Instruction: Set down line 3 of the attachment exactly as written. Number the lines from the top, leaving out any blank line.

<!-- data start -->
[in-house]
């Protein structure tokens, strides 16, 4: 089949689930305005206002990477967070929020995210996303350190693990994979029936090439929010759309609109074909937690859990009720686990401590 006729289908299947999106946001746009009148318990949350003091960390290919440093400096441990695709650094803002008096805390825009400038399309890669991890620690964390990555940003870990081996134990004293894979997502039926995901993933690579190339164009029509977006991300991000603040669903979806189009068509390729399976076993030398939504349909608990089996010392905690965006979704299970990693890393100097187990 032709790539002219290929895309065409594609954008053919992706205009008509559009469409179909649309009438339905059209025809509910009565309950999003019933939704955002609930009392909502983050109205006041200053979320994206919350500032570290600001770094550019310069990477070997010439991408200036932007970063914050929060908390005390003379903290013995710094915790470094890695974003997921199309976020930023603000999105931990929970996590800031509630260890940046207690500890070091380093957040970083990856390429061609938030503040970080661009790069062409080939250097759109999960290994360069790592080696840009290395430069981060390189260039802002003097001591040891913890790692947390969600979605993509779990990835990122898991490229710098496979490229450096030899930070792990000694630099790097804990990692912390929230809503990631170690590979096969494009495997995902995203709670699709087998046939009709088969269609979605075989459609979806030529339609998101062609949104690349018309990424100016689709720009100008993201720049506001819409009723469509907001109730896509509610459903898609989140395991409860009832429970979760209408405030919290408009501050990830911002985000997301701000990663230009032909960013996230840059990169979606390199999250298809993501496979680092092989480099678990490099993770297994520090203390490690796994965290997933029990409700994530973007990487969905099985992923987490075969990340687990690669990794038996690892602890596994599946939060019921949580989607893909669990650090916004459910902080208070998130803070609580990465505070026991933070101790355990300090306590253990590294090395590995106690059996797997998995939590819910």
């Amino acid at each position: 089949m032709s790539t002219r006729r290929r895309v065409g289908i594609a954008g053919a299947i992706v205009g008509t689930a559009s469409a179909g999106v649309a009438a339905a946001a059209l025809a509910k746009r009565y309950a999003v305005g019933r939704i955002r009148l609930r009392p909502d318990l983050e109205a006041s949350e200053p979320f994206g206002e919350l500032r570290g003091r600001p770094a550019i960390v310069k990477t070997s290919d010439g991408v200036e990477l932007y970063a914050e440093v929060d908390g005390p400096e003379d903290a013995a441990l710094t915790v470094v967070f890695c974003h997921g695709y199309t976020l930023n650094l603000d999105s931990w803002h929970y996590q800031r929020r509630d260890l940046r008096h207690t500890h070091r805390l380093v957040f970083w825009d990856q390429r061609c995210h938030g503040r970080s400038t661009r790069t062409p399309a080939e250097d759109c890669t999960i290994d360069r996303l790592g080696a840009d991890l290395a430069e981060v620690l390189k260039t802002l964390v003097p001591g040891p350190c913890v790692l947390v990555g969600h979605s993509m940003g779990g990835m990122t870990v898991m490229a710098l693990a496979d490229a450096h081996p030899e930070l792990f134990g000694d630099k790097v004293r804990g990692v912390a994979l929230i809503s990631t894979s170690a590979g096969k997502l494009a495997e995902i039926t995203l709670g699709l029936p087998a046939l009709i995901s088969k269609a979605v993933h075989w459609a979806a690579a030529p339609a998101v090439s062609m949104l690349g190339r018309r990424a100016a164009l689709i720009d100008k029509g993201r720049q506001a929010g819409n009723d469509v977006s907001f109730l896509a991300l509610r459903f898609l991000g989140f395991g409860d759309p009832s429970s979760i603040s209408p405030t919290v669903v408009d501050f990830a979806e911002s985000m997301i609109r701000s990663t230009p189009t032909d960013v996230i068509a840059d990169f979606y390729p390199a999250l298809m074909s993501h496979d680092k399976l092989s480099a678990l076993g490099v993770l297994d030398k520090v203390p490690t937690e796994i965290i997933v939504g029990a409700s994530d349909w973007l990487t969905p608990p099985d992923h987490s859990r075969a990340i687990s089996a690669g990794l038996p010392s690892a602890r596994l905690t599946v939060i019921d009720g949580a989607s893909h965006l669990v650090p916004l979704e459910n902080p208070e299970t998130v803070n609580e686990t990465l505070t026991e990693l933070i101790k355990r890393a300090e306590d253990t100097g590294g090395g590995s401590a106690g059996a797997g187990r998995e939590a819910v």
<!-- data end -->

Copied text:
């Amino acid at each position: 089949m032709s790539t002219r006729r290929r895309v065409g289908i594609a954008g053919a299947i992706v205009g008509t689930a559009s469409a179909g999106v649309a009438a339905a946001a059209l025809a509910k746009r009565y309950a999003v305005g019933r939704i955002r009148l609930r009392p909502d318990l983050e109205a006041s949350e200053p979320f994206g206002e919350l500032r570290g003091r600001p770094a550019i960390v310069k990477t070997s290919d010439g991408v200036e990477l932007y970063a914050e440093v929060d908390g005390p400096e003379d903290a013995a441990l710094t915790v470094v967070f890695c974003h997921g695709y199309t976020l930023n650094l603000d999105s931990w803002h929970y996590q800031r929020r509630d260890l940046r008096h207690t500890h070091r805390l380093v957040f970083w825009d990856q390429r061609c995210h938030g503040r970080s400038t661009r790069t062409p399309a080939e250097d759109c890669t999960i290994d360069r996303l790592g080696a840009d991890l290395a430069e981060v620690l390189k260039t802002l964390v003097p001591g040891p350190c913890v790692l947390v990555g969600h979605s993509m940003g779990g990835m990122t870990v898991m490229a710098l693990a496979d490229a450096h081996p030899e930070l792990f134990g000694d630099k790097v004293r804990g990692v912390a994979l929230i809503s990631t894979s170690a590979g096969k997502l494009a495997e995902i039926t995203l709670g699709l029936p087998a046939l009709i995901s088969k269609a979605v993933h075989w459609a979806a690579a030529p339609a998101v090439s062609m949104l690349g190339r018309r990424a100016a164009l689709i720009d100008k029509g993201r720049q506001a929010g819409n009723d469509v977006s907001f109730l896509a991300l509610r459903f898609l991000g989140f395991g409860d759309p009832s429970s979760i603040s209408p405030t919290v669903v408009d501050f990830a979806e911002s985000m997301i609109r701000s990663t230009p189009t032909d960013v996230i068509a840059d990169f979606y390729p390199a999250l298809m074909s993501h496979d680092k399976l092989s480099a678990l076993g490099v993770l297994d030398k520090v203390p490690t937690e796994i965290i997933v939504g029990a409700s994530d349909w973007l990487t969905p608990p099985d992923h987490s859990r075969a990340i687990s089996a690669g990794l038996p010392s690892a602890r596994l905690t599946v939060i019921d009720g949580a989607s893909h965006l669990v650090p916004l979704e459910n902080p208070e299970t998130v803070n609580e686990t990465l505070t026991e990693l933070i101790k355990r890393a300090e306590d253990t100097g590294g090395g590995s401590a106690g059996a797997g187990r998995e939590a819910v």